CAREER COLUMN

‘Failing forward’ in science: how college athletics prepared me for setbacks in graduate school

Taking an athlete’s mindset into graduate school equipped Joshua D. Smith with more transferable skills than he expected.
Joshua D. Smith is a graduate student in the Department of Chemistry at Indiana University Bloomington.

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Ball State's Scheumann Stadium

Joshua D. Smith underwent multiple severe injuries during his time with the Ball State Cardinals football team. Credit: Ball State University

I had three season-ending injuries playing American football during my undergraduate studies in chemistry at Ball State University in Muncie, Indiana. Of the six surgeries I had on my knee, three included surgical transplants from deceased donors to repair the cartilage and ligaments. One of the first things I had to learn in the physical therapy sessions following these three major surgeries was how to walk again. This is extremely hard: it involves pain, weakness and frustration. But instead of focusing on the negatives, I used my rehabilitation as a learning opportunity. At the time, I was hoping to go to medical school after graduation, so I treated each session as a hands-on opportunity to learn about knee physiology. Even though I ultimately decided to pursue a career in chemistry, approaching a difficult, month-long task as a positive educational opportunity made learning to walk easier.

Although science doesn’t generally involve physical adversity, it does offer plenty of other challenges. As scientists, we are taught to ‘fail forward’, or to use information from failed experiments and negative results to grow. As the son of a construction entrepreneur, I was taught that negative outcomes can be translated into positive steps towards success. This early lesson would later help me to understand that a ‘failed’ science experiment does not necessarily make you a bad scientist. Great innovators, entrepreneurs and scientists are defined by their ability to grow from previous experiences. Regardless of what challenges arise, coupling relentless optimism with strong self-confidence makes overcoming future adversity much easier.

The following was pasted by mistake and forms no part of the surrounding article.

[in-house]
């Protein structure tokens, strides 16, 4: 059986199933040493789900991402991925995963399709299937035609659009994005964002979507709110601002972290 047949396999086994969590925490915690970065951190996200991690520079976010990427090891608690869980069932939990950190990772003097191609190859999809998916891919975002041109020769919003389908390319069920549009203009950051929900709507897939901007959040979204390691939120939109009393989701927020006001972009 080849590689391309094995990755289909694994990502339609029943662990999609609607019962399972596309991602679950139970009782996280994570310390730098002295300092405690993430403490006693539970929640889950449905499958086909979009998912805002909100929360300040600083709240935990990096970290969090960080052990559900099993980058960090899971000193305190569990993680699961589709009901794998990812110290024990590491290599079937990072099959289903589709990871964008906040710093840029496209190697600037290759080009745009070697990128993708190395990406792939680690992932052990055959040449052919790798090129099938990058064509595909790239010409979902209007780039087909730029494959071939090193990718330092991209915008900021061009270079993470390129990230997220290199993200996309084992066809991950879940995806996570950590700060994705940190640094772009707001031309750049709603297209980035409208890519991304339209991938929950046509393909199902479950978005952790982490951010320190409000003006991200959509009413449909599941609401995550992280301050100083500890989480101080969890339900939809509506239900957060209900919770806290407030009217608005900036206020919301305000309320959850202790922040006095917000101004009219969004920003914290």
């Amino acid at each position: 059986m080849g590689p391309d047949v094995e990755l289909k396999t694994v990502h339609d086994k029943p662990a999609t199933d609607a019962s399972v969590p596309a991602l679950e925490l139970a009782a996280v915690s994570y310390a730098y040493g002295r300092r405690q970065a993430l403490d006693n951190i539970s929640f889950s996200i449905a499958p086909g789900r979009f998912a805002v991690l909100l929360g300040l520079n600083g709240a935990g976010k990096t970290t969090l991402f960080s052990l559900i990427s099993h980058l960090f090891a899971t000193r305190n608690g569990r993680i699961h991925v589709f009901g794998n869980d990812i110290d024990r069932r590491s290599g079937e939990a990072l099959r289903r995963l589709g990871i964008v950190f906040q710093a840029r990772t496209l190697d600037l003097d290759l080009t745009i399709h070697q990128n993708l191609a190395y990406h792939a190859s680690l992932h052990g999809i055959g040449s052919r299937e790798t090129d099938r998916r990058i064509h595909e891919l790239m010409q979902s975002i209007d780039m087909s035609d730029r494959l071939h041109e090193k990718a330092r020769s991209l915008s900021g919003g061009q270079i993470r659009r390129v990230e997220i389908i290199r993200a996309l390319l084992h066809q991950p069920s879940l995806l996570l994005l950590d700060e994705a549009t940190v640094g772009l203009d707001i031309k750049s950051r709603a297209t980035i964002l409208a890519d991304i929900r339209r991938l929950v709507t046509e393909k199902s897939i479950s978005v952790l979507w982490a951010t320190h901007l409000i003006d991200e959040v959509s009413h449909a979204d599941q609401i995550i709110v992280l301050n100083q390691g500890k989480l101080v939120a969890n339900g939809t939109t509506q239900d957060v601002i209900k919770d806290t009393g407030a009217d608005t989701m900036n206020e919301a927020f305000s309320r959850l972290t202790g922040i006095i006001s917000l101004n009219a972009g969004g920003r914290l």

Be the best you

From college athletics to graduate school, I have experienced the symptoms of imposter syndrome in which one feels inadequate despite previous successes. Early in my collegiate career, my coach told me: “We have brought you to Ball State because you have potential to be great. It is on you to bring it out.” This advice resonated with me so that, instead of focusing on being the best athlete on the team, I focused on being the best athlete I could be.

I apply this same mindset to my graduate studies. Instead of comparing myself with other classmates, I focus on building my self-confidence in things that I can control. This process includes reviewing fundamental concepts and studying literature outside my focus. Being the best you is a dynamic progression in which you better yourself every day.

Take a holistic approach to health

As athletes, we had rigid nutritional plans, intense workouts and physical therapy to ensure that our bodies were in top physical condition. Along with our physical fitness, we were encouraged to meditate, visualize success and positively manage emotions to improve our mental fitness.

As scientists, many of these principles apply. When I arrived at graduate school, my focus on fitness and nutrition waned to the point where I was exercising for fewer than 45 minutes a week. This negatively affected my lab work: I was less concentrated, my energy decreased and I gained too much weight.

Improving my nutrition and reconnecting with a fitness plan continues to boost my focus and efficiency in the lab. I know how to exercise, I just need the time.

To address this, I allocate time for specific tasks, avoid social media in the workplace and use a project-management approach to clearly outline my goals. These techniques help me to ‘create’ more time for exercise.

Celebrate everything

The roar of tens of thousands of fans cheering for your team is exhilarating, but the most valuable celebrations I had were those with my coaches and teammates. Being part of a positive athletic team gave me the motivation to want to do better.

My lab and I celebrate everything. From passing a qualifying exam to publishing a paper, my adviser celebrates people’s successes: we make sure that every lab member feels valued and part of a positive scientific team. This team atmosphere in science is inspirational and exciting to be a part of.

From running 30 110-metre sprints to waking up at 5 a.m. for physical therapy, little did I know that my experiences as a college athlete would be invaluable to my development as a scientist.

doi: 10.1038/d41586-019-02704-3

This is an article from the Nature Careers Community, a place for Nature readers to share their professional experiences and advice. Guest posts are encouraged. You can get in touch with the editor at naturecareerseditor@nature.com.

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